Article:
25 years in arms control's bureaucratic trenches. Shift in political winds brings thrill of diplomacy, sting of purge
Washington — Today is the 25th birthday of the only government bureaucracy in the world whose job is thinking up ways to halt the arms race -- the US Arms Control and Disarmament Agency. The agency in its youth has known both the thrill of being at the forefront of diplomacy and the sting of purges launched by distrustful presidents. It enters early adulthood symbolizing the controversy that surrounds Reagan administration arms control ideas.
ACDA was founded to fulfill a campaign promise of President John F. Kennedy, who had charged that the Eisenhower administration had fewer than 100 people studying the vast problems of nuclear disarmament. Since it was established by a stroke of his pen on Sept. 26, 1961, memorable moments in the agency's history include:
Early glory under its first director, William C. Foster. A dynamic former Marshall Plan administrator, Mr. Foster was chief US negotiator at such arms control age milestones as the Limited Test Ban Treaty, and the Nuclear Non-Proliferation Treaty.
Ground-breaking of talks on curbing strategic nuclear arms. Second agency chief Gerard Smith also headed the US SALT I delegation.
The days of President Nixon's wrath. Nixon considered arms controllers as a suspect group, and he felt ACDA in particular was less than loyal to his administration. Secretary of State Henry A. Kissinger eventually negotiated the groundwork for SALT I behind ACDA's back; after the 1972 elections 20 percent of the agency's employees were dismissed and its budget cut by a third.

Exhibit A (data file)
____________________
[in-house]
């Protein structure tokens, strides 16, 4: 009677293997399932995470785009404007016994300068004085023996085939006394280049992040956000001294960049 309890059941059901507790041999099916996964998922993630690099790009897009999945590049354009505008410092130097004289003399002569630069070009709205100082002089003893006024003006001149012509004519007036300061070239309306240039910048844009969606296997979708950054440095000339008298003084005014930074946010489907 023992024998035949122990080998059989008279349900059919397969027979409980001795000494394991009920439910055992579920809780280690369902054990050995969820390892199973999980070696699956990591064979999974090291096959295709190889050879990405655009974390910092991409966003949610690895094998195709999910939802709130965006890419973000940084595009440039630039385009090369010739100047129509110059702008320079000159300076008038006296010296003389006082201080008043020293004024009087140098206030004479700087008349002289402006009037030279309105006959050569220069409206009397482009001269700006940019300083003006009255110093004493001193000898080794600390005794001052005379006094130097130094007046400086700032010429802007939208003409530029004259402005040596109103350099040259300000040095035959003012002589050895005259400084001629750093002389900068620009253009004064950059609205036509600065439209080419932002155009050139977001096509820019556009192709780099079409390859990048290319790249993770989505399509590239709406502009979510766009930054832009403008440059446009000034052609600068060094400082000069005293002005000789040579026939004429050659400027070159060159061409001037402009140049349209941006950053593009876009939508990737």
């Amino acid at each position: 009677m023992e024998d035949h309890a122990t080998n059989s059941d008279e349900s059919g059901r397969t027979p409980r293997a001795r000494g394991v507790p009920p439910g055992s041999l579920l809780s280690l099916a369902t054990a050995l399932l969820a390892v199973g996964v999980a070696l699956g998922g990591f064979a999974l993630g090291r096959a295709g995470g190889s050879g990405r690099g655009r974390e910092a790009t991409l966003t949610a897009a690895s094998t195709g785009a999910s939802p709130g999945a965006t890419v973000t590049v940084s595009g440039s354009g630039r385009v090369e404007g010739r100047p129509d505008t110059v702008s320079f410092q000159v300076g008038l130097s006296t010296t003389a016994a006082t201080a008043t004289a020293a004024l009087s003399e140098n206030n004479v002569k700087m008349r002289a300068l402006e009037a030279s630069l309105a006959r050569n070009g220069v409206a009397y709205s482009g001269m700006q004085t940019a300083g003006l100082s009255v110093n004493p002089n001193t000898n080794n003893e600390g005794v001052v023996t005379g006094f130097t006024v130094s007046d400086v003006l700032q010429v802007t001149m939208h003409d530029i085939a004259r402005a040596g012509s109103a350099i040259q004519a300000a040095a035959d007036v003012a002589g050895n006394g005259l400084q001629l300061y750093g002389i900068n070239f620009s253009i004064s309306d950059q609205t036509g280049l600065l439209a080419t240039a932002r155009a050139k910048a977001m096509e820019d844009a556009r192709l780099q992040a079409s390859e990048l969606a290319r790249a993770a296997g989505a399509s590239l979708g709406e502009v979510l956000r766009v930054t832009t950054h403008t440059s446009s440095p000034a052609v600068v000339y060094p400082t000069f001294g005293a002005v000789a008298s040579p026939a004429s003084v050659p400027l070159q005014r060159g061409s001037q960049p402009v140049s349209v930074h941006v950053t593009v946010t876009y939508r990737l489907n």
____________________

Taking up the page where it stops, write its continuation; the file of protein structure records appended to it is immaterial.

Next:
Controversial nominations for director. Washington attorney Paul Warnke, President Carter's choice as his first ACDA director, was attacked virulently by hard-liners -- veteran arms negotiator Paul Nitze called Warnke's views ``screwball.'' Kenneth Adelman, current ACDA chief, was hit hard by Democrats as anti-arms control and had to survive a tough confirmation fight.
Under the legislation that created ACDA, its director is officially the principal adviser to the president, the National Security Council, and the secretary of state on arms control and disarmament matters. It is the support organization for US delegations at all arms talks, such as the current negotiations in Geneva.
The agency's founding officials conceived its role to be that of a countervailing balance to the Pentagon, an institutional voice calling for fewer weapons. Some of those officials feel that under the Reagan administration ACDA has abandoned its principles, and is now nothing but a bit player in the big game of superpower negotiations. These critics charge the agency is run by people who don't think arms control helps national security at all.
``In the last four years its influence has been nil, maybe negative,'' says Gerard Smith. ``It's now run by arms control skeptics. Maybe `heretics' is a better word.''
Current director Adelman retorted that Reagan administration arms control attitudes simply go against ``conventional wisdom.'' He says arms pacts don't guarantee peace or stability, that the SALT II agreement was a flawed document that caused the US to slacken its defense effort and allowed the Soviets to forge ahead with theirs.
Though no arms pacts have been signed, the Reagan administration has succeeded in getting the Soviet Union to talk about real reductions in nuclear weapons -- an accomplishment in itself, says Adelman.